CCControlExtension: the Steppers

Note: This post belongs to a long series whose summary is here and which aims to present you how to use the CCControl  library.

In this part we will see how to create and work with CCControlStepper which is an implementation of a stepper for Cocos2D. A stepper control provides a user interface for incrementing or decrementing a value. It displays two “buttons”, one with a minus (“–”) symbol and one with a plus (“+”) symbol.


CCControlStepper is composed of two elements as shown below:


These 2 components are:

  • the minus sprite to decrement the value
  • the plus sprite to increment the value

Default Behavior

The simplest way to create a stepper is to give the name of each components when you init it:

// Create a potentiometer
CCControlStepper *stepper = [CCControlStepper stepperWithMinusFile:@"minus.png"

By default when you create a stepper, the value is set to 0 and the step value is set to 1. It means that when you touch the minus or the plus sprite the value is decreased/increased to 1. Now, we are going to see how retrieve the values of the stepper by using methods provides by the CCControl class.

Working with Target-Action pairs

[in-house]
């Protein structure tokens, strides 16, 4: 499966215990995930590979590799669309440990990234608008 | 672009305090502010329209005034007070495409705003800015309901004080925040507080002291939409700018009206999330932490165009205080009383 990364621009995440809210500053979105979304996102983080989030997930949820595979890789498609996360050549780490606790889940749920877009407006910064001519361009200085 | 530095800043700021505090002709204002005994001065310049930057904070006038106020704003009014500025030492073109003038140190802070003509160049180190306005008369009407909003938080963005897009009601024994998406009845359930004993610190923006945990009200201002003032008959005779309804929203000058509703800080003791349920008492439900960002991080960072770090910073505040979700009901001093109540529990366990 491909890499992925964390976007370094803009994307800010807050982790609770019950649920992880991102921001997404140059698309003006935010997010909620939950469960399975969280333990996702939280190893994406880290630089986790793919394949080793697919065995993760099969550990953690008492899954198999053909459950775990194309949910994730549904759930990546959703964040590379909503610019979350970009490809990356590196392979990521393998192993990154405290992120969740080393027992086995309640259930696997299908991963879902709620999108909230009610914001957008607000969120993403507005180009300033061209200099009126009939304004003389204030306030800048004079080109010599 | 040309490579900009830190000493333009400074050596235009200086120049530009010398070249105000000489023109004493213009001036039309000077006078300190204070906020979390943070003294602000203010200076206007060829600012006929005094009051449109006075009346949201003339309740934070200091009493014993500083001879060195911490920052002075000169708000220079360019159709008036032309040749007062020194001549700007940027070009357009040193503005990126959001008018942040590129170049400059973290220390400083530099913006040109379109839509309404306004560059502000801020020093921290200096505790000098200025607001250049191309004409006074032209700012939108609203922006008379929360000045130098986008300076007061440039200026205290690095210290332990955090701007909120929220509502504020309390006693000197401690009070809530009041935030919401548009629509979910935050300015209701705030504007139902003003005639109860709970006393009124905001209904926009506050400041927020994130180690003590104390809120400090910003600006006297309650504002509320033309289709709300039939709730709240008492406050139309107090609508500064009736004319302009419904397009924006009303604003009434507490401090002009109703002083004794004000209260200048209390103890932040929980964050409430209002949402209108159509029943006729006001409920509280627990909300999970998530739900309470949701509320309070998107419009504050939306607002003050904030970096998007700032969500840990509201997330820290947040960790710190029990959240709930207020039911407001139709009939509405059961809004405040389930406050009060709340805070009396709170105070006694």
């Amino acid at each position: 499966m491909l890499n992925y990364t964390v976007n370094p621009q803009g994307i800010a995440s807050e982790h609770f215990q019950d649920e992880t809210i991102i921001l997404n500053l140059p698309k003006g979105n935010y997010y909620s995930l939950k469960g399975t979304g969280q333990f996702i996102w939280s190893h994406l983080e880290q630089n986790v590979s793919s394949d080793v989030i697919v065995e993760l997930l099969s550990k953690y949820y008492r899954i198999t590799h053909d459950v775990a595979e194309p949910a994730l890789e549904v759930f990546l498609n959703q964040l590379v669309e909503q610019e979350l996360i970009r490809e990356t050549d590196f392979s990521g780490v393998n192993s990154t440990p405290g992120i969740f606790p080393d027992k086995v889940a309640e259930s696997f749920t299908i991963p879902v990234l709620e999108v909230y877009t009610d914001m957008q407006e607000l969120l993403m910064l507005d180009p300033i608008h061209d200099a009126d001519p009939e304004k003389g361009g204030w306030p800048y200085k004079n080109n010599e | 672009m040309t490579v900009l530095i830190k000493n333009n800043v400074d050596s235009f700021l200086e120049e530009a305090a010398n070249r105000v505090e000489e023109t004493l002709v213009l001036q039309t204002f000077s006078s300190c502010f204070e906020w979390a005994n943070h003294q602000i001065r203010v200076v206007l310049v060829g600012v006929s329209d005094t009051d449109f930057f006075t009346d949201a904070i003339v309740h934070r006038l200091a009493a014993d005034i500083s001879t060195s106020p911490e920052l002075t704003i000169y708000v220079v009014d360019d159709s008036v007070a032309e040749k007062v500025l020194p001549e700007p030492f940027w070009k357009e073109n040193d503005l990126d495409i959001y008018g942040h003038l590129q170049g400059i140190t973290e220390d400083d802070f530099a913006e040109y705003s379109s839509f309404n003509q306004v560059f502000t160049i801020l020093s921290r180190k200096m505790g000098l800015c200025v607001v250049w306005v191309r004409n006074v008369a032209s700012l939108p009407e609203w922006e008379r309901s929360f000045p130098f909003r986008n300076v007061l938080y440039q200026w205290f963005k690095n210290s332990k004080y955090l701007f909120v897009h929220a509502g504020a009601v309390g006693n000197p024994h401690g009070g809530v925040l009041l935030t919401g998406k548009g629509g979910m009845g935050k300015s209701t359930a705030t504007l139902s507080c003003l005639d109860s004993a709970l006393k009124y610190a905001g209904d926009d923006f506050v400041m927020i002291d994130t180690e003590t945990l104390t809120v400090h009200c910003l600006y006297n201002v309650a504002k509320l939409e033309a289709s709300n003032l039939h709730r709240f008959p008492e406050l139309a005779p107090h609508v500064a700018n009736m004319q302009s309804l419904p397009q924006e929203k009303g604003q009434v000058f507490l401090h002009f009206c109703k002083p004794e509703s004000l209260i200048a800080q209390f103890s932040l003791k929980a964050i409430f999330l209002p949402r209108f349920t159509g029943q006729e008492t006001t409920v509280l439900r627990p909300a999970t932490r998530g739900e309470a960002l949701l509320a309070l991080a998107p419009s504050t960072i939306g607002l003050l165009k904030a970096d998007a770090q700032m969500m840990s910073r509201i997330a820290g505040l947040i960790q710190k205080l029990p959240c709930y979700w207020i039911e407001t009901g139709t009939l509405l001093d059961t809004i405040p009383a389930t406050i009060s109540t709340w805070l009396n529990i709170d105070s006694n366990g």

Like with all the CCControl’s components you have the possibility to listening to events with the help of the target-action pairs or with the help of blocks as shown below:

// Listening to changes of values by using the CCControlEventValueChanged event
// First possibility: using a target-action pair
[stepper addTarget:self action:@selector(valueChanged:) forControlEvents:CCControlEventValueChanged];
- (void)valueChanged:(CCControlStepper *)sender
   NSLog(@"Stepper value = %.02f", sender.value);	

// Second possibility: using blocks
[stepper setBlock:^(CCControlStepper *sender, CCControlEvent event)
    NSLog(@"Stepper value = %.02f", sender.value);            
 } forControlEvents:CCControlEventValueChanged];

For the steppers you need to listen to the CCControlEventValueChanged event to track its value. But as you can see, with the help of the CCControl API it is very easy.

Now we’ve seen the main functions of the CCControlStepper we are going to talk about its own properties.


The CCControlStepper is built with a set of properties which are listed below:

  • continuous: defines if the value must be displayed during the user interaction or at the end
  • autorepeatallows the component to update the value repeatedly while it is pressed or not
  • wraps: allows the component to loop the value (i.e incrementing beyond maximumValue sets value to minimumValue; likewise, decrementing below minimumValue sets value to maximumValue) or not
  • minimumValuedefines the minimum value that the stepper can have
  • maximumValuedefines the maximum value that the stepper can have
  • pushedTinitColordefines the color used to tint the appearance of the current component pushed:

Stepper Tint Color

Where To Go From Here?

To conclude the CCControlStepper is very similar to the UISteppers. It can be useful into some option menus for example and the class  is very easy to use.

You can find the code source and the examples on github and the API documentation hosted here.

If you have any comments or questions about this article, don’t hesitate to post a comment!

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